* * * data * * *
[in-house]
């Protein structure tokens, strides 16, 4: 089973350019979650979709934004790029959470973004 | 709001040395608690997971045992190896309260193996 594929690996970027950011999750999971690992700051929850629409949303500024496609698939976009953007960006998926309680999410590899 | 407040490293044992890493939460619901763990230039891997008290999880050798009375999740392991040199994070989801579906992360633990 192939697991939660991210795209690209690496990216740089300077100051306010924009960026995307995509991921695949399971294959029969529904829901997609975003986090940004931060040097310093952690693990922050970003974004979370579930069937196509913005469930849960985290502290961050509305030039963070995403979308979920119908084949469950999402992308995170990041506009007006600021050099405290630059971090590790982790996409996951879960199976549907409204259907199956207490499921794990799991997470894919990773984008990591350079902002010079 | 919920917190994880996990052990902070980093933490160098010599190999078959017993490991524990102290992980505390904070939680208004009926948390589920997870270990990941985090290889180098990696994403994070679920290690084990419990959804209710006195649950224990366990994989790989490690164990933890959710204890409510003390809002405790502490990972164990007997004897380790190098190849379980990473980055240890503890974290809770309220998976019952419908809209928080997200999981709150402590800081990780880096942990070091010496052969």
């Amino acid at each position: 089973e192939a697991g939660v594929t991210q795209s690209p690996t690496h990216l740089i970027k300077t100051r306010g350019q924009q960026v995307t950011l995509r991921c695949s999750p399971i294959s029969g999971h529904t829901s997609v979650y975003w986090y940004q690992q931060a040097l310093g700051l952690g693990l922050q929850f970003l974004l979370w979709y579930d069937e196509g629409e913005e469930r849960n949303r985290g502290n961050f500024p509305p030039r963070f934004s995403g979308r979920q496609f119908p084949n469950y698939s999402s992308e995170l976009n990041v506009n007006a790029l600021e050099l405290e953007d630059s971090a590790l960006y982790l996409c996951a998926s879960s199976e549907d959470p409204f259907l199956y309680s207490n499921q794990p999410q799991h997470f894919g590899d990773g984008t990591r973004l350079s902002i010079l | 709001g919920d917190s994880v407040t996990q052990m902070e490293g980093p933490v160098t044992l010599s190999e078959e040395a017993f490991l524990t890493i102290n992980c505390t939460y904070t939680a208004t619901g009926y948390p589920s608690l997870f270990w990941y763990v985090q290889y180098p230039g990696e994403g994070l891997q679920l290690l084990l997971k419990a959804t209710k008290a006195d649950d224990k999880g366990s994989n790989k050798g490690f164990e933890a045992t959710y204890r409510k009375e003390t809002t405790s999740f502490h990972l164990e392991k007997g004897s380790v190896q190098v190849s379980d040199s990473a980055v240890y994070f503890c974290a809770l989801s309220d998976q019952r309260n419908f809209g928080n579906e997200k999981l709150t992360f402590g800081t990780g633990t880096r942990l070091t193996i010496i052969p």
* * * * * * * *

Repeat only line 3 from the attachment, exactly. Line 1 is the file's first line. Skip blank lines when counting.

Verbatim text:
């Amino acid at each position: 089973e192939a697991g939660v594929t991210q795209s690209p690996t690496h990216l740089i970027k300077t100051r306010g350019q924009q960026v995307t950011l995509r991921c695949s999750p399971i294959s029969g999971h529904t829901s997609v979650y975003w986090y940004q690992q931060a040097l310093g700051l952690g693990l922050q929850f970003l974004l979370w979709y579930d069937e196509g629409e913005e469930r849960n949303r985290g502290n961050f500024p509305p030039r963070f934004s995403g979308r979920q496609f119908p084949n469950y698939s999402s992308e995170l976009n990041v506009n007006a790029l600021e050099l405290e953007d630059s971090a590790l960006y982790l996409c996951a998926s879960s199976e549907d959470p409204f259907l199956y309680s207490n499921q794990p999410q799991h997470f894919g590899d990773g984008t990591r973004l350079s902002i010079l | 709001g919920d917190s994880v407040t996990q052990m902070e490293g980093p933490v160098t044992l010599s190999e078959e040395a017993f490991l524990t890493i102290n992980c505390t939460y904070t939680a208004t619901g009926y948390p589920s608690l997870f270990w990941y763990v985090q290889y180098p230039g990696e994403g994070l891997q679920l290690l084990l997971k419990a959804t209710k008290a006195d649950d224990k999880g366990s994989n790989k050798g490690f164990e933890a045992t959710y204890r409510k009375e003390t809002t405790s999740f502490h990972l164990e392991k007997g004897s380790v190896q190098v190849s379980d040199s990473a980055v240890y994070f503890c974290a809770l989801s309220d998976q019952r309260n419908f809209g928080n579906e997200k999981l709150t992360f402590g800081t990780g633990t880096r942990l070091t193996i010496i052969p």